We do NOT voluntarily withhold information if sharing it made someone else happy, and this was the case with Napster.
We have positive feelings about sharing information with one another (like monkeys). We’re biased to like doing so, which freaked the music industry out. We didn’t voluntarily withhold information if sharing it made somebody else’s life easier, because the barriers to doing so were low and it we like helping others if it takes no greater effort on our part.
But in this case the music industry shocked and spiteful when we didn’t do what they wanted us to do (not share).
We didn’t voluntarily withhold information if sharing it made someone else’s life easier. The industry was shocked, spiteful, when we didn’t do what they wanted us to do.
Shirky then launched into the “Balloons” part of his talk, referring to the DARPA Big Red Balloon Challenge.
Last December DARPA said they would give away $50K to anyone who could identify the lat/long of ten large red balloons.
They figured it would take up to a month for someone to identify all ten. A team from MIT found them in about ten hours.
But to help with the find, there was a need to have a link to a spherical trigonometry formula that would help seekers with accounting for the earth’s spherical shape in their quest. Where did DARPA link to?
Wikipedia. Why? Because a link to the same article on the online Brittanica would have required registration, etc. Wikipedia was faster, cheaper, better. Wikipedia was all about sharing.
Finally, Shirky moved into the Lingerie and Garbage section, starting with references to “LOLcats” and the three wolfs howling at the moon t-shirt phenomenon, but ended up in some very serious situations around the globe, one where people have taken to sharing to create civic value and to help change the culture participants find themselves embedded in.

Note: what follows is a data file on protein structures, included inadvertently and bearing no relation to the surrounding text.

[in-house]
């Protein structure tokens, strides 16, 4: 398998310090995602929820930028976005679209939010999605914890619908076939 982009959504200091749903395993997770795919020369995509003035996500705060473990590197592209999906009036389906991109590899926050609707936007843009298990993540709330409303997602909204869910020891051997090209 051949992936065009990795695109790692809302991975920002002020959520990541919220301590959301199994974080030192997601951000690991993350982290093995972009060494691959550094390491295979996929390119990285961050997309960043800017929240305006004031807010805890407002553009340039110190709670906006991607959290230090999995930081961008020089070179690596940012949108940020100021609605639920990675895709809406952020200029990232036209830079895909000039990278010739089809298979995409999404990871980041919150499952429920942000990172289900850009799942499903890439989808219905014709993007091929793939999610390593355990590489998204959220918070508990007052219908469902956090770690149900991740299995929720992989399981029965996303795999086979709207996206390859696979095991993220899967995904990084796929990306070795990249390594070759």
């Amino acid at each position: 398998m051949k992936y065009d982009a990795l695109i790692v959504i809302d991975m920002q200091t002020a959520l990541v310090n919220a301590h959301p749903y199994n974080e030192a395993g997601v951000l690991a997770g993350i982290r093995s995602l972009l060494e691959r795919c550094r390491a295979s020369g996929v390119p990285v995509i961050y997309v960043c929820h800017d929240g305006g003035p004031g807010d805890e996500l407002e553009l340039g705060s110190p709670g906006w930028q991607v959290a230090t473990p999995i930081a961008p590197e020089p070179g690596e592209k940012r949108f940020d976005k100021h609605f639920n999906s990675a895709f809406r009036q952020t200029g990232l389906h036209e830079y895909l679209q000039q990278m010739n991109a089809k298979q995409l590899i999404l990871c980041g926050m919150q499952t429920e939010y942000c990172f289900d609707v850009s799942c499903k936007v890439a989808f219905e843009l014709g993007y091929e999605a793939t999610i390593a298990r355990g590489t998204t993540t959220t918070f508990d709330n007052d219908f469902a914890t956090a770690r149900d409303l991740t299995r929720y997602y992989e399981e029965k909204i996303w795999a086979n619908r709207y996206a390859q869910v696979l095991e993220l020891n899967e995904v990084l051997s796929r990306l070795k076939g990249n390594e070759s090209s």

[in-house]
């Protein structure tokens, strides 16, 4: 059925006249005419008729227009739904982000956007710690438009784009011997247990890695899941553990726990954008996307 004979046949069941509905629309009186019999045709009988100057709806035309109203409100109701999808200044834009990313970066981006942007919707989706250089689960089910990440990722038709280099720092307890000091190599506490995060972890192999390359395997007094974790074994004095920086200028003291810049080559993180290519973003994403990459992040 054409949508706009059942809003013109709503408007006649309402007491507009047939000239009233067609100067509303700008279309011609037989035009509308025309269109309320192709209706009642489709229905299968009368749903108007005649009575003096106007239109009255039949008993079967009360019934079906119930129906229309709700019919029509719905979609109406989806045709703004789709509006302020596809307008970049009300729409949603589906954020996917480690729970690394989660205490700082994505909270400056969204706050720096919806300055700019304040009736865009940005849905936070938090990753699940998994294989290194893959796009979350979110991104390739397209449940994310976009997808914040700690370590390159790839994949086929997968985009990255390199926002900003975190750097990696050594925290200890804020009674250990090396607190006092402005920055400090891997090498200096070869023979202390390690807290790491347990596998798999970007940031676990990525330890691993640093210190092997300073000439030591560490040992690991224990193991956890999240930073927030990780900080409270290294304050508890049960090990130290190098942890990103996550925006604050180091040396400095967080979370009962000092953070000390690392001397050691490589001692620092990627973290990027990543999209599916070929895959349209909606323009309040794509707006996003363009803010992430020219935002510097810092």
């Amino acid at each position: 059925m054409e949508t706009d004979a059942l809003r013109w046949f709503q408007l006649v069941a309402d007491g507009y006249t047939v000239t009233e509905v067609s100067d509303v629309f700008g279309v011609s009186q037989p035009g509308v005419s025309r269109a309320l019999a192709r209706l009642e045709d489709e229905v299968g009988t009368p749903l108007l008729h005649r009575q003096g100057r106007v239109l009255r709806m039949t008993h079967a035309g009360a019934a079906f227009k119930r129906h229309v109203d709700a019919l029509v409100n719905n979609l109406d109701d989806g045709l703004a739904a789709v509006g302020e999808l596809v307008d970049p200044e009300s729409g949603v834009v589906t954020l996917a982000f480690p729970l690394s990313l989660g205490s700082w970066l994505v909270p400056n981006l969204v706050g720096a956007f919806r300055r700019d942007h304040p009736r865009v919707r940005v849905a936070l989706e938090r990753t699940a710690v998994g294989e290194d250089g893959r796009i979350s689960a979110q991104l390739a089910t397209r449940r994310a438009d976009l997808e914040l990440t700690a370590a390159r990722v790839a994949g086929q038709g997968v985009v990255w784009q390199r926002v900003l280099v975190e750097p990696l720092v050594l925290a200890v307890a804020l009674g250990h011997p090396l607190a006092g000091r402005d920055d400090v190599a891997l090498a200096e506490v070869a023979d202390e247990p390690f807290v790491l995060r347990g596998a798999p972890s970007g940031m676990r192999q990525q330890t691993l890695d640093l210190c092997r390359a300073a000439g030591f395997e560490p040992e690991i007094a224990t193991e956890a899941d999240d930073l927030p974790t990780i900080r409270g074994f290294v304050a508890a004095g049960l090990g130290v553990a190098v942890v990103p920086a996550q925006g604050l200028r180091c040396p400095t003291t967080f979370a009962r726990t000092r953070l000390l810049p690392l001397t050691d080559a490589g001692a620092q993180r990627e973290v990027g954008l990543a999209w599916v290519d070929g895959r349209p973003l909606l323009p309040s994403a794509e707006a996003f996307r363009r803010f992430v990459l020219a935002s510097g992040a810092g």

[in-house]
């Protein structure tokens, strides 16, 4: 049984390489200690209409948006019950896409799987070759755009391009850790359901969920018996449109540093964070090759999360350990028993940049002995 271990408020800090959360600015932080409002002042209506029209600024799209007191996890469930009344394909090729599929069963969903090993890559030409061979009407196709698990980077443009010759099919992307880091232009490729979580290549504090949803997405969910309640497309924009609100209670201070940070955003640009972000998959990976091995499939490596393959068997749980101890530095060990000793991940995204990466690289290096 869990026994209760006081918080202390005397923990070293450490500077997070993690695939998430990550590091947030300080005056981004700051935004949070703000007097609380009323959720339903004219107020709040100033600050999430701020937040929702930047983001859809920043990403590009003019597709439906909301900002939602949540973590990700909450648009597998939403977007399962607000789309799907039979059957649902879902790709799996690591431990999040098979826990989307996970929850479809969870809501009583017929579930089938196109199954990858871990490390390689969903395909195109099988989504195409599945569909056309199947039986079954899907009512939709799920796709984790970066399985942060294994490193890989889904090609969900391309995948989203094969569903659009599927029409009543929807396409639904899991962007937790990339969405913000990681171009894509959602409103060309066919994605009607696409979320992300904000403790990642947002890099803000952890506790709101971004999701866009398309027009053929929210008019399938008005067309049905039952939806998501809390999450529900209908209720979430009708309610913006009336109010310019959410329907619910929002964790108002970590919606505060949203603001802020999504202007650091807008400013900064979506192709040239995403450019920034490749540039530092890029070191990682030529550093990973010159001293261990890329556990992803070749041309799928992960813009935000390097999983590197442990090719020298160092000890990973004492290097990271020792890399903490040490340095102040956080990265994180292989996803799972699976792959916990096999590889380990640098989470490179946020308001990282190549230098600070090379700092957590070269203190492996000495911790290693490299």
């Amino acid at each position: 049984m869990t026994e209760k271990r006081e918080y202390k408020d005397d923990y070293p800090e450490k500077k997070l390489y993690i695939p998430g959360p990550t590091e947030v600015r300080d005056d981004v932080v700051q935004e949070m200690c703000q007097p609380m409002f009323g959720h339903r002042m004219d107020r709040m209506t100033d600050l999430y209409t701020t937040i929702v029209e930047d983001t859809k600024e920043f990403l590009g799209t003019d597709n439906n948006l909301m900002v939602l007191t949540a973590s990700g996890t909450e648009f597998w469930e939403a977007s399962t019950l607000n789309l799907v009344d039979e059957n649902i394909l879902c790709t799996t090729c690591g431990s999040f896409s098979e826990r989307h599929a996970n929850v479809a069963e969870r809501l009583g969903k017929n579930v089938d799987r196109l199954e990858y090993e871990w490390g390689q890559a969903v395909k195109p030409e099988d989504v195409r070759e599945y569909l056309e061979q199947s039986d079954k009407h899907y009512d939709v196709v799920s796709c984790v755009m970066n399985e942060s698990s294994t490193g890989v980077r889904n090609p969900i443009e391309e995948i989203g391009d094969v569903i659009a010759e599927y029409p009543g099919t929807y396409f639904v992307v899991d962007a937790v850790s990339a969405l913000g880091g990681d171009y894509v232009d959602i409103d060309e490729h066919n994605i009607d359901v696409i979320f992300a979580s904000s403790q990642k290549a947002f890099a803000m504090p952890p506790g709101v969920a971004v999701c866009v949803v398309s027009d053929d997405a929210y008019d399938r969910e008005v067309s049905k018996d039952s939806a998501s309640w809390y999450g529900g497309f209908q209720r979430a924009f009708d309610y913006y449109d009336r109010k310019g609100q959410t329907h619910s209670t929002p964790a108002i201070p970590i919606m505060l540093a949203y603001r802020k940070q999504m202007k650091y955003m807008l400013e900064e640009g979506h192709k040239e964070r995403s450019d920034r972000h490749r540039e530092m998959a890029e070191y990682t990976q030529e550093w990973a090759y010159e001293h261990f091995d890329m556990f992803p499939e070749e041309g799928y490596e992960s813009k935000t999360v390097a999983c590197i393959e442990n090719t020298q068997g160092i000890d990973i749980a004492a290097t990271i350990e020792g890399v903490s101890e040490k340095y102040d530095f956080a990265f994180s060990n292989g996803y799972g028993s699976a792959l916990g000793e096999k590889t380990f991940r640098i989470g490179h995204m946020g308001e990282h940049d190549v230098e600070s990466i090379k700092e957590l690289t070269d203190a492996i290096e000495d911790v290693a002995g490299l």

Places like PatientsLikeMe.Com, where patients who suffer from the same conditions come together to document their symptoms (and treatments) in excruciating detail.
Places like India, where females came together to challenge the extreme male Hindi power structure through online and offline activism, and who now speak with a common, group voice that India politicians can no longer ignore.
Places like Kenya, where in December 2007 the Ushahidi movement originated by Kenyan lawyer and blogger, Ory Okolloh, helped build an Internet mapping tool to allow people anonymously report violence via cellphonee, and which was able to collect testimony of incidences of such at lightning speed.
Ushahidi was also used recently to help out in the Haitian and Chilean earthquakes.
Shirky suggested through these tales there has been great progress. Ten years ago, we couldn’t have even tried such things. Now, with these tools available, our motivation has swung to help one another.
Anything we formerly did in terms of intrinsic motivation was often with small groups. Now, we have the capability of doing revolutionary things on a much grander scale.
Moving ahead, the only question becomes, will we do them, or will we stand by and be paralyzed, as in Darfar, or Sarajevo, or other places around the globe?
Only time, and possibly a few revolutions, will tell.